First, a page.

Document created : 19 January 00
Air & Space Power Journal

Into the Tiger’s Jaw: America’s First Black Marine Aviator: The Autobiography of Lt. Gen. Frank E. Petersen by Frank E. Petersen with J. Alfred Phelps. Presidio Press, 505-B San Marin Drive, Suite 300, Novato, California 94945-1340, 1998, 334 pages, $24.95 (cloth).

Frank Petersen could have been a Navy steward. That’s what his recruiter wanted him to be after a retest proved that his high test score did not result from cheating. That episode seems to encapsulate the world in which Petersen made his career. In 1950 a black seaman customarily became a steward. The racist assumption was that blacks had limited capability and potential. Petersen refused to accept a second-class fate, demanding electronics school instead. Even in electronics, he might have remained obscure. But when he heard that the Navy’s first black aviator had died, he was determined to become a pilot. With that decision, he began to write a story of struggle against the odds—struggle that culminated in his becoming the Marine Corps’s first black aviator, first black colonel, and first black general. In his 38-year career, more than one pivotal event could have thrown Petersen back into obscurity worse than that of a successful if insignificant steward’s or technician’s career. He had more than one opportunity for inglorious failure. After all, he was not the first black marine to try—he was the first to succeed. Petersen’s career encompassed two wars and a civil rights revolution—and he was heavily involved in each.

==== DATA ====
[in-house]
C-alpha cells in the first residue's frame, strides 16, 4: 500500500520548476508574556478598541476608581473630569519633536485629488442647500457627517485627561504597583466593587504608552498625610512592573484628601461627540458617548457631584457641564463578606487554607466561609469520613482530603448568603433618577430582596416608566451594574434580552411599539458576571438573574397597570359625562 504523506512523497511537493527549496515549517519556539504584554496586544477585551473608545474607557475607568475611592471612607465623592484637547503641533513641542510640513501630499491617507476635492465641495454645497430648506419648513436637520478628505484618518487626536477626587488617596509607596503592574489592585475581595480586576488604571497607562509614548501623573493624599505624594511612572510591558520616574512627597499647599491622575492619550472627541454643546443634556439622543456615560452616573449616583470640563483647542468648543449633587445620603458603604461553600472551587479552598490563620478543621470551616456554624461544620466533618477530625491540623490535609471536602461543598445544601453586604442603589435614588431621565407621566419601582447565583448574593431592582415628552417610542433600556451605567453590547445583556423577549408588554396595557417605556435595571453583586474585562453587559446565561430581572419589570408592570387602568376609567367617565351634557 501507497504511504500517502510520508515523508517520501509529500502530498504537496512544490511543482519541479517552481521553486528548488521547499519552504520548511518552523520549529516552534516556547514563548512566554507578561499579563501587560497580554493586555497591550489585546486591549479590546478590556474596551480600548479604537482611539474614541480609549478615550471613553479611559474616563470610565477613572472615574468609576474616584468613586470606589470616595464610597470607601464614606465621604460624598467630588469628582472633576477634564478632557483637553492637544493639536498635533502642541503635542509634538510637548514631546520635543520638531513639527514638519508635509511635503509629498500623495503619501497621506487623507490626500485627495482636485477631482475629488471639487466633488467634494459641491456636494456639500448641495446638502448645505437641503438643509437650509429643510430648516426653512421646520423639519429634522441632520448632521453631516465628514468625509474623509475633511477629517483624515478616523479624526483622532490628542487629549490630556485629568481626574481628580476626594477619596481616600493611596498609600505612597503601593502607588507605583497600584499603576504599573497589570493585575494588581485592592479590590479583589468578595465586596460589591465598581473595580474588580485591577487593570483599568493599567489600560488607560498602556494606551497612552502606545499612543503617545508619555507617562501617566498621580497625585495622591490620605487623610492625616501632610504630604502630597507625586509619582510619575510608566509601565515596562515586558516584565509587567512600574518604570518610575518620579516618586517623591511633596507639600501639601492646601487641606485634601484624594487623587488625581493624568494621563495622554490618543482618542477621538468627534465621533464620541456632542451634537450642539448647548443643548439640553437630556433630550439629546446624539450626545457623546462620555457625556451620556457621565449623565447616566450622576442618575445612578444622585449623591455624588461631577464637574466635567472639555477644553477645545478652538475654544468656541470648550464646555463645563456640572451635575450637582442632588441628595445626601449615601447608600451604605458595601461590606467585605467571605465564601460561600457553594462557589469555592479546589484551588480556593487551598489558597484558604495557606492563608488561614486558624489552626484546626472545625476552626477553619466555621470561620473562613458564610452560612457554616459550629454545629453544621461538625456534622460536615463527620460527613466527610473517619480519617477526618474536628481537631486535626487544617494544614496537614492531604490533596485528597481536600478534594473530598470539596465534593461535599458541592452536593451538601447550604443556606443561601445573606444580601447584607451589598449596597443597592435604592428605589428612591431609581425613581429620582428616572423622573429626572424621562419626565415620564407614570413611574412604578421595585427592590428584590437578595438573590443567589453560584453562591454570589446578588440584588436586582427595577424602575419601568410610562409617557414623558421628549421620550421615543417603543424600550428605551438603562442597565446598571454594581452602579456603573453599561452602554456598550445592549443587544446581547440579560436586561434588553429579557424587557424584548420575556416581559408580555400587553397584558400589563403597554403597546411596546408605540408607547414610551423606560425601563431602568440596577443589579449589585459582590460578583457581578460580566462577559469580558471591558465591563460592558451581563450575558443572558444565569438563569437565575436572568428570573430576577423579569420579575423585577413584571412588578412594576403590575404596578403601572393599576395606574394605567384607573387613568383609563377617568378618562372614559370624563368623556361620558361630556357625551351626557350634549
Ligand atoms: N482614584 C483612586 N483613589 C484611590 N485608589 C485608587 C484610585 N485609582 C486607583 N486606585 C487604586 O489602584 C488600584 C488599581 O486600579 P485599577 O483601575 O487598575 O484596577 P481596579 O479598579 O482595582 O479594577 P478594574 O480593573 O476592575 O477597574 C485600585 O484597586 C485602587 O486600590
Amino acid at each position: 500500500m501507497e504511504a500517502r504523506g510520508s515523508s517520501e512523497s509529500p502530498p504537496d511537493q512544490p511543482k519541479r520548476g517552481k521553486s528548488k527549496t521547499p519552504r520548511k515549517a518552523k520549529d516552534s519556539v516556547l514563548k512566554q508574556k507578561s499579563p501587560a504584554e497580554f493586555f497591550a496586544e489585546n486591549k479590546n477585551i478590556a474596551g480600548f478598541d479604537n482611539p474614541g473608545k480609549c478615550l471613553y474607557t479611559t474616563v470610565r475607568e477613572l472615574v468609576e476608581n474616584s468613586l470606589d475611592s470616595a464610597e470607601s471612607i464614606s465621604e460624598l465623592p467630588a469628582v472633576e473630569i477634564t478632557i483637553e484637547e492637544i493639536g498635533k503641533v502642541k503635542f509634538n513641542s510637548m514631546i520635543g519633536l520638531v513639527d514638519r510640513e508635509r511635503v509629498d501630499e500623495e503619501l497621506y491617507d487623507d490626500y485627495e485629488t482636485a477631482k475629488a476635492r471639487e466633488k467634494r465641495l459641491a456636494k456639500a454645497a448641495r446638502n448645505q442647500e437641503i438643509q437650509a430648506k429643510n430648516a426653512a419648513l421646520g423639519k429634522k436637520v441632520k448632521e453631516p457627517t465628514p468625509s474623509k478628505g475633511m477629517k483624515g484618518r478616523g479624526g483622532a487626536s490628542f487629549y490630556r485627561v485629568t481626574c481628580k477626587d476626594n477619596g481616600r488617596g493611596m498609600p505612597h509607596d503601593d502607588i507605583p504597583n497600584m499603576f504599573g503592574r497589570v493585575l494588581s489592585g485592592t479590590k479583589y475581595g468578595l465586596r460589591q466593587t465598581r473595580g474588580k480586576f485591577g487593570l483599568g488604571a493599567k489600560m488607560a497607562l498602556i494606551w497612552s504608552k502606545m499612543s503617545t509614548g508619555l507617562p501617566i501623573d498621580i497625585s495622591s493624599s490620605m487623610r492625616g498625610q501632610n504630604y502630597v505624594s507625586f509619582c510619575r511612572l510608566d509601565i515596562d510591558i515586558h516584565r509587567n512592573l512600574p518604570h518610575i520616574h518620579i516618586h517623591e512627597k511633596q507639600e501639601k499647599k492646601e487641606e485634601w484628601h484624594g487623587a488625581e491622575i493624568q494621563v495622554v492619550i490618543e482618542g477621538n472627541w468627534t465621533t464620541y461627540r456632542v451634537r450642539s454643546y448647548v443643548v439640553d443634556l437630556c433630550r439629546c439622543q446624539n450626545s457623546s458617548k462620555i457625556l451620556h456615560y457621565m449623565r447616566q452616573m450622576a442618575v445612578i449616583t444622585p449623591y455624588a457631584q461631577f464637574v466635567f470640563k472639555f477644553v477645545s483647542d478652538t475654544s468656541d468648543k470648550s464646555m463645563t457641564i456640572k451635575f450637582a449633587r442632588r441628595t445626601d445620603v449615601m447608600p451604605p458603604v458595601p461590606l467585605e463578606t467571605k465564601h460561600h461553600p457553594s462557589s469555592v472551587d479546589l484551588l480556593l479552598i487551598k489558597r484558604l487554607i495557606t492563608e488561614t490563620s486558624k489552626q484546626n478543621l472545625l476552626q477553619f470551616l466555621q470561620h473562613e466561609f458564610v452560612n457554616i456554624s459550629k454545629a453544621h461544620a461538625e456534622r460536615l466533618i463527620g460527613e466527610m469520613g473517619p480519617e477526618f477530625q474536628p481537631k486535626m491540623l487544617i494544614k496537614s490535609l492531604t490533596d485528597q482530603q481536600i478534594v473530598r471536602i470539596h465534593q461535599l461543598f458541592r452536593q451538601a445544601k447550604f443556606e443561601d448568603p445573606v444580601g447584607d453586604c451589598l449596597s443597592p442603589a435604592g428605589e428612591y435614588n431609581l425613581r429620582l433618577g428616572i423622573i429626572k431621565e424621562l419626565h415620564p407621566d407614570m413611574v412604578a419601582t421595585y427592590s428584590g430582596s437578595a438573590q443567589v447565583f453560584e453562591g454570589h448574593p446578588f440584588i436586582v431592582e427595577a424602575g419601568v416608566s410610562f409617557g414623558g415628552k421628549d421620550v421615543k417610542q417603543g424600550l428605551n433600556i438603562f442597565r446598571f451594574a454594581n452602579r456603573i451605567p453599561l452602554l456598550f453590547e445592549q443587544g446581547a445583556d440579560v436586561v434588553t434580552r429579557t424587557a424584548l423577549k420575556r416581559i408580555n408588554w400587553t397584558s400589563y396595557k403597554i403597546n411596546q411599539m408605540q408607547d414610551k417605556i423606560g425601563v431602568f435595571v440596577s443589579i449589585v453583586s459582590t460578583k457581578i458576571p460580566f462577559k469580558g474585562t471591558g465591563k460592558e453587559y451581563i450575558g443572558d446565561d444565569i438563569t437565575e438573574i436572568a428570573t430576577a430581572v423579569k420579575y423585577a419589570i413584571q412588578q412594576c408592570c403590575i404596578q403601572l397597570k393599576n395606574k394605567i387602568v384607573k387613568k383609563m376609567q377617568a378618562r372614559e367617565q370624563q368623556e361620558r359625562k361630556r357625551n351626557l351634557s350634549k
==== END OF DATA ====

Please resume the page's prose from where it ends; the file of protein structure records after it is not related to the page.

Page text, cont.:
Alfred Phelps is no beginner, having previously authored a biography of Air Force general Daniel James and a study of blacks in the American space program. His experience shows in this excellent work. Too often, memoirs and autobiographies seem to be written in the third person. What should be a highly personal story oftentimes is a self-censored, self-serving half-truth written in awareness that history lurks just beyond the written word. Phelps and Petersen reveal the bad along with the good and make the general a human being. Especially effective is the use of “mutual voices”—the words of colleagues and family emerging at appropriate places to balance, sometimes contradict, the narrative. This use of multiple perspectives on the same event reinforces the authors’ effort to reveal the Petersen who might otherwise have fallen into self-censorship.

This work provides lessons about how a successful career depends on many things. Petersen had them all—opportunity, persistence, hard work, sacrifice, and luck. He made the most of his opportunities, persisting in the face of racism and near failure. He worked hard and sacrificed—even his marriage. And he had luck—fortuitous timing as it were—when someone else who might have been first fell by the wayside. Petersen also made sure that he filled in all the blanks—schools, jobs, and sponsors—appropriate to each stage of his career. There is no starry-eyed idealist in this story—just a hard-headed, hard-driven realist. This story is worth telling and worth heeding.

Dr. John H. Barnhill
Tinker AFB, Oklahoma


The conclusions and opinions expressed in this document are those of the author cultivated in the freedom of expression, academic environment of Air University. They do not reflect the official position of the U.S. Government, Department of Defense, the United States Air Force or the Air University.

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